[T]he success of the American Dream Movement depends on the willingness of progressive organizations and leaders to glom onto Vanâ€™s message. And progressives, in general, arenâ€™t known for glomming on. Maybe itâ€™s because weâ€™re free thinking, anti-hierarchical types who like to create things ourselves. [...] Or maybe itâ€™s because weâ€™re overly analytical or even cynical, too busy dissecting any solution as imperfect to be enthusiastic about the good parts.
I got this rusty old bike last year to ride around NYC. Tried to be economical, but ended up kinda annoyed by this squeaky, heavy, rusty thing. Yes, I wanted a bike with a personality, but then again, getting from A to B was important too. So I decided to upgrade to a new, fancier bike.
But what to do with this old heavy thing? Most people would just lock it up somewhere and watch it go through a slow death, it seems. But I don’t like to throw garbage around like that. As a matter of fact, it’s not garbage. Yet. This bike will get you from A to B still. If you have some patience. Also, it’s hard enough to find bike parking in NYC, so I wouldn’t let my bike steal valuable pole space either. Sell it, then? Wouldn’t be worth the trouble.
Then I remembered what my thesis area of exploration is. Collaborative consumption. Ownership vs. access. Why not set my bike free for the public to use, and see where it goes? Granted, a small experiment that actually would lead to a bit more trouble than just selling it. But to not try the idea out would be a wasted opportunity, right?
The idea came to me the very day I was traveling back to Norway on vacation. This meant I could involve my Mom and her wonderful laminating machine in the project! OhCarolBike was born:
I don’t really know why OhCarolBike became the name, but I figured all riders could have this happy song in their head while riding:
And no project without an online presence. Inspired by the «Yes I am Precious»-bike, I decided to let the bike communicate to the world. But instead of letting various sensors tweet Carol’s story automatically, I want the users of the bike to tell the story. By using Twitter, users can tweet Carol’s story and her whereabouts using their own twitter account and writing on the format:
@ohcarolbike: [write the story from Carol's perspective]
If @TwitterUserX writes:
@ohcarolbike: I had a lovely ride in Prospect Park. Abandoned on Vanderbilt ave. That pizza from Amorina smells yummy!
Then @OhCarolBike writes:
I had a lovely ride in Prospect Park. Abandoned on Vanderbilt ave. That pizza from Amorina smells yummy! (@TwitterUserX)
This is done by using twitter search, hooking it up to Yahoo Pipes, doing some find and replace to change up the tweet (check this tutorial), then using TwitterFeed to feed the tweet into @OhCarolBike‘s twitter account. Unfortunately this has about a 2 hour delay right now. Looking into why that is.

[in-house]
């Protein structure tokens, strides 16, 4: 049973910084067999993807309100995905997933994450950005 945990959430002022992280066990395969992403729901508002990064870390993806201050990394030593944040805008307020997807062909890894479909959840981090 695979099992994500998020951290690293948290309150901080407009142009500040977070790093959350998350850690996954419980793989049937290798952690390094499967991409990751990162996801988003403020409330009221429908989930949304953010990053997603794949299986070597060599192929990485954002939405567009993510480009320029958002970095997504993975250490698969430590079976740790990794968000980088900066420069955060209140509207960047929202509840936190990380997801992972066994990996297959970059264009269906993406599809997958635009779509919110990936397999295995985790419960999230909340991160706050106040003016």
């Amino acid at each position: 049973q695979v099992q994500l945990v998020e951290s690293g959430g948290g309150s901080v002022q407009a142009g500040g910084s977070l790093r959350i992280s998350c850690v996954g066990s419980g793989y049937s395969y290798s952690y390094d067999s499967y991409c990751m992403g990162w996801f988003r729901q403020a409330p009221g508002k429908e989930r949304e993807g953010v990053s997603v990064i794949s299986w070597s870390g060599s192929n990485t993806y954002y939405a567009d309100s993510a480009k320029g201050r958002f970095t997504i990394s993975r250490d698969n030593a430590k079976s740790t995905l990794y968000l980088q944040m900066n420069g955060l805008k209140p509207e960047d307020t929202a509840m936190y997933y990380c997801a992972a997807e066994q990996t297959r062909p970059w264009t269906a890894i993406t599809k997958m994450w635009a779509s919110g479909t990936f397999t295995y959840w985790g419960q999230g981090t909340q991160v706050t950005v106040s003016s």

In addition, @OhCarolBike will retweet whenever anyone is talking about her (#ohcarolbike) or to her (@ohcarolbike) by using the same procedure as above. This retweet is not delayed for some reason.
I just picked up my new, fancy bike today at Ride Brooklyn. They were very helpful with the final details for Carol as well- getting the neon orange flag antenna mounted on her so she’s visible from afar. Then Carol and my new Linus Dutchie said hello and goodbye, before I left Carol behind on Bergen street all alone. Hope someone will notice her, read her story on Twitter, and continue it by riding and writing about it.
Maybe it will inspire others to set their old bikes free as well? The idea of «Set your bike free»-kits definitely appeals to me (thanks, Tina!). But then again, it requires a bit of work and some bucks to get the bike ready for the public, so. I don’t know if the biocost for the average old, rusty bike owner might be a tad too high, compared to the efforts required to just leave the bike locked to that pole for all eternity…
Summer is upon us, and as most Norwegians, I am quite obsessed with getting enough of that treasured sun that hides from us all winter. In New York City, people don’t worry as much, but might rather complain when the heat is unbearable. However, while growing up in Oslo, I often traveled further south during summer to make sure I got a dose of that vitamin D.
For my final project in information visualization (taught by Nicholas Felton), I decided to visualize all my travels abroad from the day I was born. I didn’t leave Europe before coming to New York for grad school, so luckily all my travels fit nicely into a European map. But if I were to splash them all on the map at once, I don’t think it would be able to tell the story I wanted to tell with the data. You would see that I’m a fan of Italy, but it would get a bit too crowded to make sense of it all. That’s why I decided to create an animation.
Before I could do any coding, I needed to gather the data. I recorded how I traveled, for how long I stayed in each location, and I even added some notes to spice it up. To fill the 130 rows in this spreadsheet required a lot of work both for me and my family.
Then I could start experimenting in Processing to communicate the travel stories in the best way. I experimented with different line styles to illustrate different means of transportation, and used growing circles to illustrate how long I stayed in each location. I had to figure out how to fast forward during the «dull» periods* of traveling within Norway. I also added a dynamic list to display the latest locations visited. This is meant to also work as a key to understand the visualization better.
Here’s a snapshot, but if you want to join me on my journey of conquering European locations, you need to see it in action. Click the photo below to do so! (works best in Safari/Firefox)
*By not visualizing my traveling within Norway, I do not mean in any way that those vacations have not been as exciting as my travels abroad. There were just way too many of them to keep track! By limiting my travels to abroad travels, I’m pretty sure I have nailed them all down. Exceptions might be some trips to Sweden, as my parents have a cabin there.